Hey, you're busy! We know rferl.org isn't the only website you read. And that it's just possible you may have missed some of our most compelling journalism this week. To make sure you're up-to-date, here are some of the highlights produced by RFE/RL's team of correspondents, multimedia editors, and visual journalists over the past seven days.
A century ago, Lenin's communists turned their guns on rebelling sailors once hailed as the "pride and glory" of the Bolshevik Revolution. By Amos Chapple
Former Soviet leader Mikhail Gorbachev, who turns 90 on March 2, presided over the collapse of the Soviet bloc and the end of the Cold War. By RFE/RL
This week, we issued our first China In Eurasia briefing, an RFE/RL newsletter tracking China’s resurgent influence from Eastern Europe to Central Asia. Here's a look at what RFE/RL correspondent Reid Standish has been following this month. You can subscribe to the monthly briefing here. (It will be sent to your in-box the first Wednesday of each month.)
The death of a six-week-old infant after he was submerged during a baptism ceremony has sparked public outrage in Romania and has led to calls for the ritual to be changed. By Alison Mutler
A court case is causing outrage on Russian social media after evidence was presented showing how desperate calls to emergency services were ignored, allowing a man to torture and then kill his ex-girlfriend at an apartment in the Siberian city of Kemerovo. In a recording on one call, the victim's screams can be clearly heard, but the operator says, "What should I do about it?" By Ray Furlong and Current Time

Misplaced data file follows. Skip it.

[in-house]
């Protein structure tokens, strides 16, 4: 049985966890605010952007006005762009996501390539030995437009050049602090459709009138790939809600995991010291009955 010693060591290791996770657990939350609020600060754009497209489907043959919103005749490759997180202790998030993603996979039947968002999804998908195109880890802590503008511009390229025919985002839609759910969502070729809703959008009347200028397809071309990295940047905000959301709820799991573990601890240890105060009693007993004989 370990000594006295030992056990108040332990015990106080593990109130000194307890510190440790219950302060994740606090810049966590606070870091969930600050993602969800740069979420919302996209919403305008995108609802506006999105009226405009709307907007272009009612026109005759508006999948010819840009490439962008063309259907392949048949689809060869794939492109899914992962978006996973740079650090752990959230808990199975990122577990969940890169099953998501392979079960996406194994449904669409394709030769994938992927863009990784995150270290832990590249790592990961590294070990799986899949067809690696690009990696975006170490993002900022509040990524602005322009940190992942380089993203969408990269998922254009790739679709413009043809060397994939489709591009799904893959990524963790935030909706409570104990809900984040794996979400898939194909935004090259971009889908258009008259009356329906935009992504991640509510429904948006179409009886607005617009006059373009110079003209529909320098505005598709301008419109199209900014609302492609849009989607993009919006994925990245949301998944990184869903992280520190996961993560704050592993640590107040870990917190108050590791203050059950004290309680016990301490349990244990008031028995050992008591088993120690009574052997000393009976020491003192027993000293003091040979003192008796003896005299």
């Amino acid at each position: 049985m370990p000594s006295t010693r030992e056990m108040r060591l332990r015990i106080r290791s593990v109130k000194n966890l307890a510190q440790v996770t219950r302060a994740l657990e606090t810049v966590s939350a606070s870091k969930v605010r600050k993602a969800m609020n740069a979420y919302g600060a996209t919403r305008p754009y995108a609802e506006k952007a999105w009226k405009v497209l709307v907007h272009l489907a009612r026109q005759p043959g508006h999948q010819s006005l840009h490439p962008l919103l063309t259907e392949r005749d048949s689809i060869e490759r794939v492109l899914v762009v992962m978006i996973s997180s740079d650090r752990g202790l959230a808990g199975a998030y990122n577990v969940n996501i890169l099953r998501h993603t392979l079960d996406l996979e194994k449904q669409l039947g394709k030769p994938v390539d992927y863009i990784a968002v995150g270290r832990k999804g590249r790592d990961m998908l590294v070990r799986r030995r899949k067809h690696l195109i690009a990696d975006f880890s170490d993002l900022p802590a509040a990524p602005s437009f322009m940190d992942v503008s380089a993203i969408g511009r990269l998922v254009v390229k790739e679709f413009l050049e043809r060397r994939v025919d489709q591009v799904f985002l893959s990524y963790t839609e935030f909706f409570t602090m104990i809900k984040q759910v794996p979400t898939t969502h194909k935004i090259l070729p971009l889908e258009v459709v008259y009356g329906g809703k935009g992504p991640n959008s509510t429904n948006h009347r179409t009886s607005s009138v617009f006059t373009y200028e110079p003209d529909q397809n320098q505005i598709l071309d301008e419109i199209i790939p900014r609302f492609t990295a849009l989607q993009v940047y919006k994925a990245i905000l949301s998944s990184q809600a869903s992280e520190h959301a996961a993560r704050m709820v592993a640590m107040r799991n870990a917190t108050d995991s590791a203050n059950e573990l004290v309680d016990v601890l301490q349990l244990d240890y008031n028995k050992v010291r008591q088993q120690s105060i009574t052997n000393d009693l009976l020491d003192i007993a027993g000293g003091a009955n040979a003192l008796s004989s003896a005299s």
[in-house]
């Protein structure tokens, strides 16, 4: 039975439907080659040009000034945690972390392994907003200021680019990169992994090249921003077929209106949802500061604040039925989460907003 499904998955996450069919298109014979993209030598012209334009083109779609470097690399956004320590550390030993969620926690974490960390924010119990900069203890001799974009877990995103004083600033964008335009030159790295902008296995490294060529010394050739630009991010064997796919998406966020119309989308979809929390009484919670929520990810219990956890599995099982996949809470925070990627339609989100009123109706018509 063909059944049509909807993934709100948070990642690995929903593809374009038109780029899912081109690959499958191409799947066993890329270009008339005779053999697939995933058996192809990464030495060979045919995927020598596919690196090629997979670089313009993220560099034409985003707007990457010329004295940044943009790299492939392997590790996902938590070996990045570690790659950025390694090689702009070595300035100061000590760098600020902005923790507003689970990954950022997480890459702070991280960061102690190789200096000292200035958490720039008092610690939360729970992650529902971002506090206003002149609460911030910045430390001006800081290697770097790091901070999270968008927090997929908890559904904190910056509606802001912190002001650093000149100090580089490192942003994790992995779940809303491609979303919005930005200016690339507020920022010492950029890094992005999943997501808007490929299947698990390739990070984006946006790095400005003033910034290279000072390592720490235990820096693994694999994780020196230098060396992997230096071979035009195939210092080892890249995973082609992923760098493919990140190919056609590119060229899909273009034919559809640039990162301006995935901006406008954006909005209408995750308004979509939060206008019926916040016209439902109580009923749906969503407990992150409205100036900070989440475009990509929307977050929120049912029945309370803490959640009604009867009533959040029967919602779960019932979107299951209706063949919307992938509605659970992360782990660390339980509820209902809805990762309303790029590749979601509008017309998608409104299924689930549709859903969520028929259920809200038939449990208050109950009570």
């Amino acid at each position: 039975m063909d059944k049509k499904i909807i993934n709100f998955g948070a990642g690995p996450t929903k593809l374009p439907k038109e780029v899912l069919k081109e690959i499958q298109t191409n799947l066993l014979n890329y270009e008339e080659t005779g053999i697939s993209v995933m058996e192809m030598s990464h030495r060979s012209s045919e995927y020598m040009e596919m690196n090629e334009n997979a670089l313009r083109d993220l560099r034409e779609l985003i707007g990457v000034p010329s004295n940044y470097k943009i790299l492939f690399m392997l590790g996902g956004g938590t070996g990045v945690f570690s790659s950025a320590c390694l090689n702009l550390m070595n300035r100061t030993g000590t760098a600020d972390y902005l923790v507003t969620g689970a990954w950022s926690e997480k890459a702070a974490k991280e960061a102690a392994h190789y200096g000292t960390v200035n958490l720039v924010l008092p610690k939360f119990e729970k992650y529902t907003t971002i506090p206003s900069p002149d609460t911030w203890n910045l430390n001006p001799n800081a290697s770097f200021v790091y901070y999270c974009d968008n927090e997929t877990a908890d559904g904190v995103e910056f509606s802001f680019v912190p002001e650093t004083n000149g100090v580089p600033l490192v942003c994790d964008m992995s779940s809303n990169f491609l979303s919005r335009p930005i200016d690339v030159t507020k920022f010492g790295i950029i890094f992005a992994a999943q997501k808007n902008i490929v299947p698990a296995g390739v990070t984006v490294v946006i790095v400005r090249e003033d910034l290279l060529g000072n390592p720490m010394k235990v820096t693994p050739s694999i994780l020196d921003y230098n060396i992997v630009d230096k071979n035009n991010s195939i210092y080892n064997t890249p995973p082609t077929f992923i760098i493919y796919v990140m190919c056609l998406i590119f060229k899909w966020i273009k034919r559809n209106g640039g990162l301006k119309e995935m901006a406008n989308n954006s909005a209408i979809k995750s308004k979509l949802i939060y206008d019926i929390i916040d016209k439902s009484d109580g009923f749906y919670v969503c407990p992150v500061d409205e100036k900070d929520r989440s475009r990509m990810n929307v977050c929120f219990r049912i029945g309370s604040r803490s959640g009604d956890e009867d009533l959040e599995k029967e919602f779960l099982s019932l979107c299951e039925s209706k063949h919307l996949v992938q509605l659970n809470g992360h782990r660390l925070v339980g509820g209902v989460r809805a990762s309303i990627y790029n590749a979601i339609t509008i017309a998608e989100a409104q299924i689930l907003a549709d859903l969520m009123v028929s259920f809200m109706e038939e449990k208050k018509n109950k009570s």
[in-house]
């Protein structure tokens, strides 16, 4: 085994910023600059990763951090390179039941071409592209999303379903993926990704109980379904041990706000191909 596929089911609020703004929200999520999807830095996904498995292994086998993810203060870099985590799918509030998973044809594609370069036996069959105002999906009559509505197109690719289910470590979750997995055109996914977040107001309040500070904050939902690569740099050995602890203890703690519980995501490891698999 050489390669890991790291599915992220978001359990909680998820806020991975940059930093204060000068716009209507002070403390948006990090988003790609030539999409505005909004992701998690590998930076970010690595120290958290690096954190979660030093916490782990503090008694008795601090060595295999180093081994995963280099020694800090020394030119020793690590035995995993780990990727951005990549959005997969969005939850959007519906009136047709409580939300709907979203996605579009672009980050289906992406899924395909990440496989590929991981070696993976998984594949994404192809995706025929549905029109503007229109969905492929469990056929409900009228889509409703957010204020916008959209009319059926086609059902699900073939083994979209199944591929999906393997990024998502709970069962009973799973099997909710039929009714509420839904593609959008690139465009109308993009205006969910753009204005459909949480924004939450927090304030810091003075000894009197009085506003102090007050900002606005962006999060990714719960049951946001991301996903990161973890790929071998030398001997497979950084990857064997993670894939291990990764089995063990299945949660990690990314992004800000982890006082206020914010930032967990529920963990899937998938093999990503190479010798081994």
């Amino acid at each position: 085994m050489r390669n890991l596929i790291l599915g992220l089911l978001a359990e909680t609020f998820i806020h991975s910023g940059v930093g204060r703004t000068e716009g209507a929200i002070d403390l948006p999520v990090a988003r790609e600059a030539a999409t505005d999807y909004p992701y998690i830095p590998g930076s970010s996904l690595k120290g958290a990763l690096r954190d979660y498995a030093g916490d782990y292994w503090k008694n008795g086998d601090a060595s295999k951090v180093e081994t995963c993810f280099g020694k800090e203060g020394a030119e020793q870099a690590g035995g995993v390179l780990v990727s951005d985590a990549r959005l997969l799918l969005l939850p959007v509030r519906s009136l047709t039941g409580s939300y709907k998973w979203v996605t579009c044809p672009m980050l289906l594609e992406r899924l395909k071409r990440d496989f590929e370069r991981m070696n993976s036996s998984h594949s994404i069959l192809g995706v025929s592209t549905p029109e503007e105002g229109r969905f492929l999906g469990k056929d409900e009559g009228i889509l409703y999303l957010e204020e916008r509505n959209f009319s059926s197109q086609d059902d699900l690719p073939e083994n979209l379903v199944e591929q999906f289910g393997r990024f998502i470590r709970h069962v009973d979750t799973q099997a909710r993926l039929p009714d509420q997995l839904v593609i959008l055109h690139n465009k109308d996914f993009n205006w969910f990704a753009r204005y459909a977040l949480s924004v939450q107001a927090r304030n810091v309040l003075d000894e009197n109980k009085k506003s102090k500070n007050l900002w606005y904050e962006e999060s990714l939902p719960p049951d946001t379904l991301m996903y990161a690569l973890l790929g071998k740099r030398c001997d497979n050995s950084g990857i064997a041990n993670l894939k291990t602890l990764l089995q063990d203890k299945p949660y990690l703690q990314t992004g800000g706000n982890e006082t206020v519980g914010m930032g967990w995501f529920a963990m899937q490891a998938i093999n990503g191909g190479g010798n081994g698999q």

In 1957, the world's first manmade object entered into orbit around the Earth. It was called Sputnik and it was launched by the Soviet Union. Sixty-three years later, Russia launched another Sputnik: Sputnik V, the first vaccine registered against the coronavirus. By Kristyna Foltynova
Inside Georgia, there are two borders that are not even supposed to exist, appearing seemingly out of nowhere. Locals who live close to the breakaway South Ossetia or Abkhazia regions face arrest over crossing a sometimes invisible border, even though they are legally still in the same country. By Kaisa Alliksaar and Juan Carlos Herrera Martinez